“Ballpark: Baseball in the American City”
The author: Paul Goldberger
The publishing info: Knopf (Doubleday/Penguin Random House), $35, 384 pages, to be released May 14
The links: At the publisher’s website, at Amazon.com, at BarnesAndNoble.com. Also at the author’s website.
The review in 90 feet or less
We bring two points of reference here:
First, in 2016, Dr. Chris Kimball, the president and CEO of Cal Lutheran, invited us to a special history class he carved out to teach that spring semester. “U.S. History Through Baseball” was his passion for a 30-session class. On the day we attended, the lesson plan focused on William Cammeyer, a businessman who, in 1862, bought a six-acre vacant lot in Brooklyn and converted it from an outdoor ice-skating pond into a baseball field called Union Grounds. It was a residue of how business was starting to spring up in that New York borough – the predecessor to Brooklyn’s Ebbets Field, which was the predecessor to the Dodgers moving to L.A. after trying to get a domed stadium approved.
Kimball had an entire class do a term paper about on stadiums – a way for them to relate to a ballpark from whatever part of the country they grew up and may have been attached, and then do more research more about it. Kimball, a Boston native, had an affinity for Fenway Park but also talked about his interest in reading more about the old Shibe Park in Philadelphia, where an urban historian described how that section of the city grew and then declined around the life of the ballpark.
A year later, we came across a book by Jerald E. Podair called “City of Dreams: Dodger Stadium and the Birth of Modern Los Angeles,” and included it high up in our annual book reviews.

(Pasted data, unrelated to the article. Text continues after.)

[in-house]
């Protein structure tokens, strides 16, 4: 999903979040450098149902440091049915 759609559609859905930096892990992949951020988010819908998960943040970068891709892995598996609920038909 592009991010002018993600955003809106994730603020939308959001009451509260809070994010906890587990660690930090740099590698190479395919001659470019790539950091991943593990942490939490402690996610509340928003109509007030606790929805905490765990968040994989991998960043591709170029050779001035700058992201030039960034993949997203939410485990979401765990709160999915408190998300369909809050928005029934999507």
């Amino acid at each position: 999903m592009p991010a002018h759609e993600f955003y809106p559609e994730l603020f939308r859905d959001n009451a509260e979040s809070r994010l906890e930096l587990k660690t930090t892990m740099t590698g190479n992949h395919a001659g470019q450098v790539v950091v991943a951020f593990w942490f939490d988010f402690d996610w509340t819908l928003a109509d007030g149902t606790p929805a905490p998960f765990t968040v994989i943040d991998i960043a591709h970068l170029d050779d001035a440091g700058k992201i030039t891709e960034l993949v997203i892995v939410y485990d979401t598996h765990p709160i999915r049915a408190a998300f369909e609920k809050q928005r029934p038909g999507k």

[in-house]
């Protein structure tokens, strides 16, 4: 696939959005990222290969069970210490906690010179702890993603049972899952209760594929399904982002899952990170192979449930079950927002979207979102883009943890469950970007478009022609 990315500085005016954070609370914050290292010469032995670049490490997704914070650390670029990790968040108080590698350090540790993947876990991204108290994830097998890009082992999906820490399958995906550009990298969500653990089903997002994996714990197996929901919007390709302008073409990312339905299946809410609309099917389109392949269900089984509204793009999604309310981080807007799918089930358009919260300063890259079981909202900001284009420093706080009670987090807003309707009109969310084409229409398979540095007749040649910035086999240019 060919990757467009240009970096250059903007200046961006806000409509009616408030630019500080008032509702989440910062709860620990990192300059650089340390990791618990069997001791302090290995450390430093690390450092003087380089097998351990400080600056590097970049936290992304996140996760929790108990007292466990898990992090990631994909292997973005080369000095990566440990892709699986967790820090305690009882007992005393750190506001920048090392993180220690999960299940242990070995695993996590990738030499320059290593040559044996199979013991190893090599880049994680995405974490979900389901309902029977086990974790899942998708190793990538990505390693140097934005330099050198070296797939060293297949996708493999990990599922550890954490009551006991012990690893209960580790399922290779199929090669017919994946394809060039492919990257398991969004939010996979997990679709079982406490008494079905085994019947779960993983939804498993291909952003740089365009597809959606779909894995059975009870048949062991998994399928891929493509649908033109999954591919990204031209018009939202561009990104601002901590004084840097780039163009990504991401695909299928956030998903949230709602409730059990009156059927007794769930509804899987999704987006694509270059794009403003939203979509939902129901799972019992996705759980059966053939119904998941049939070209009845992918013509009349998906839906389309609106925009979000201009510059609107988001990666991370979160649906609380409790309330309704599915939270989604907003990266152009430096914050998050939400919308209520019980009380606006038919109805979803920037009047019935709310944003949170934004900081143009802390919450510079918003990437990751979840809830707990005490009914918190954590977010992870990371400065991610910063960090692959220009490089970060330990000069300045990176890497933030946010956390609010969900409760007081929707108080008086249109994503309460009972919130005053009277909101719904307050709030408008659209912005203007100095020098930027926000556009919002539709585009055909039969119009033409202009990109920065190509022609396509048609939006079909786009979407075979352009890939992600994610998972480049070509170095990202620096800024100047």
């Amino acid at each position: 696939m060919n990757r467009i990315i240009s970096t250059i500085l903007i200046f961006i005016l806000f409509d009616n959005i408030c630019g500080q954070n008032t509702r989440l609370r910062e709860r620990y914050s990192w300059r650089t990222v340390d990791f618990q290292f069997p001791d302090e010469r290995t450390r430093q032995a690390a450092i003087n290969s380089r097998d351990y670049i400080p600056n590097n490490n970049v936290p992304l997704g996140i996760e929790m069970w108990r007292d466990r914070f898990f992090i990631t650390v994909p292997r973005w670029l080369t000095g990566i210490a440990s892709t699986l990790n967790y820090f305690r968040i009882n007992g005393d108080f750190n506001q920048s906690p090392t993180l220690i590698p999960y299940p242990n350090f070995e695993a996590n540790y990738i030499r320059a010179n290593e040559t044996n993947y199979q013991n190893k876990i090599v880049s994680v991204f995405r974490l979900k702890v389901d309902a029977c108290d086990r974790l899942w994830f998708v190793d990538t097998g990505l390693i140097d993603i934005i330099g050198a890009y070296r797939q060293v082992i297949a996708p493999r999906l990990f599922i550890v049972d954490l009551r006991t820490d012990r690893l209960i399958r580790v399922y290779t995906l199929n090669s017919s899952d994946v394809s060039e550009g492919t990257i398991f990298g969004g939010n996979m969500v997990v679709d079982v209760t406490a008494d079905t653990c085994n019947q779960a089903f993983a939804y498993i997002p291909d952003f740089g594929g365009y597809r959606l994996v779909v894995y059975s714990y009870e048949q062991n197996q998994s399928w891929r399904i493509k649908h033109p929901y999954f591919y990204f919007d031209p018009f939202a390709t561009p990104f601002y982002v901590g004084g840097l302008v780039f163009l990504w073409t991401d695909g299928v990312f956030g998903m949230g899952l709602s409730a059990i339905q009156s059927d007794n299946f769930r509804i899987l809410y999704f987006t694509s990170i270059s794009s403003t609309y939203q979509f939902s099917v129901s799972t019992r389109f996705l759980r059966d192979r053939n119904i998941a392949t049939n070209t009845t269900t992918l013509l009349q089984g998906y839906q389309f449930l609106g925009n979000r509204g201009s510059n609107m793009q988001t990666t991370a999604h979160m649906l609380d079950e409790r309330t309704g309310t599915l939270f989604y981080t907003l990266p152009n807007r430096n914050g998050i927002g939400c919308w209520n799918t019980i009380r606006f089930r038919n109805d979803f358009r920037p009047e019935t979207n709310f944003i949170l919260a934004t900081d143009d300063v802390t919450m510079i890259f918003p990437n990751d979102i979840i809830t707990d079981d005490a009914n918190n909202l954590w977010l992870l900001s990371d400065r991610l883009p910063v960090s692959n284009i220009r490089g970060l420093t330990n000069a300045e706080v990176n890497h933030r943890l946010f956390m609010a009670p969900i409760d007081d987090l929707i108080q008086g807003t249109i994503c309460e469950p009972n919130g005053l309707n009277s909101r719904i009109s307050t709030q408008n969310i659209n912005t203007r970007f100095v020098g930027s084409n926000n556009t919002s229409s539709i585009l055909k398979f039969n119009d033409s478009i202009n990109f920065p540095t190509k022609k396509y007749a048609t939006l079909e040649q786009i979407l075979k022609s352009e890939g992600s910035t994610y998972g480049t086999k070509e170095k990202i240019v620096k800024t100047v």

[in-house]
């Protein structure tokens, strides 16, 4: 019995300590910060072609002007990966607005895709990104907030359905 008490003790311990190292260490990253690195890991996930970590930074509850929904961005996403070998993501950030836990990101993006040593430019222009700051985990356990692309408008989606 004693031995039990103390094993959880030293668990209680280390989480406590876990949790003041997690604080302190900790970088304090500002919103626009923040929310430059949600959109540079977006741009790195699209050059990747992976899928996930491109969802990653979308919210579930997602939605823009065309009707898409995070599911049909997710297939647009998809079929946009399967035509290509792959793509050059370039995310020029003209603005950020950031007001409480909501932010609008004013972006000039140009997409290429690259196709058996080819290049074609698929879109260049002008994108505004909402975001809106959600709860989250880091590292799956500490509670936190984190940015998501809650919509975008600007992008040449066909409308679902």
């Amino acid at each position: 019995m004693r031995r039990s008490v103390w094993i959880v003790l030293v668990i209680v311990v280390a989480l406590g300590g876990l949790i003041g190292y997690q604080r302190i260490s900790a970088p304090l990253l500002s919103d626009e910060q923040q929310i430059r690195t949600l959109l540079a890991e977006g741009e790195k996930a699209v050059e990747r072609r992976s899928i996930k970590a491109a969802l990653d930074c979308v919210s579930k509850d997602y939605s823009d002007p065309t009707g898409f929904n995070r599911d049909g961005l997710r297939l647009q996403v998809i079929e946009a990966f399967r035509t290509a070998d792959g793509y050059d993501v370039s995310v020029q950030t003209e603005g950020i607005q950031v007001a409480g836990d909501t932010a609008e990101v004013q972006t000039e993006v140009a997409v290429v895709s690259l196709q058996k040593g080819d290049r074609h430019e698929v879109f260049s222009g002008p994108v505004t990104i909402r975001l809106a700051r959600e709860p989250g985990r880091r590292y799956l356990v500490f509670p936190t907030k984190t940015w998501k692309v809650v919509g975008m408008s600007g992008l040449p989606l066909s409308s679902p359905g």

Podair, a professor of history and American studies at Lawrence University in Appleton, Wisc., devoted all sorts of research into declaring: “Dodger Stadium made downtown Los Angeles possible. Downtown Los Angeles in turn made modern Los Angeles possible.” This, after the construction of the L.A. Aqueduct (1913), City Hall (1928), the Coliseum (1923) and Union Station (1939) gave that central core specific definition, Dodger Stadium’s opening on April 10. 1962, with its modernistic form and accessibility, “began the process of change … the gateway that transformed downtown.”
In beginning work on this unique project, Goldberger, a 68-year-old Pulitzer Prize–winning architecture critic from Yale and contributing editor to Vanity Fair, admits he drew much insight from Podair’s book when it came to the part where he would discuss the evolution of Dodger Stadium.
In much of his Chapter 6 titled “Leaving The City,” Goldberger gets into how ballparks built or rebuilt in the twentieth century were “dense, lively, curious mixes of the eccentric and the grand. They were disheveled, scrappy and for the most part good natured places, constructed on the premise that there was something valuable in the notion of even so expansive a public space as a baseball park being tightly woven into the urban environment. Baseball parks were a part of the urban fabric because, up until the middle of the twentieth century, everything was part of the urban fabric.”
While Goldberger recounts the motives behind the O’Malleys moving to Los Angeles, buying Wrigley Field in L.A., deciding to use the Coliseum as a home stadium in ’58 while allowing the A.L. expansion Angels to use it as their home field in ’61 as both awaited the construction of Dodger Stadium, we are more enamored with his professional assessments of the Southern California-based landmarks that have undergone several remodels but remain true to their usefulness. Continue reading “Day 21 of 30 baseball book reviews for April 2019: The urban and rural co-existence of ballparks, from the architectural critic view”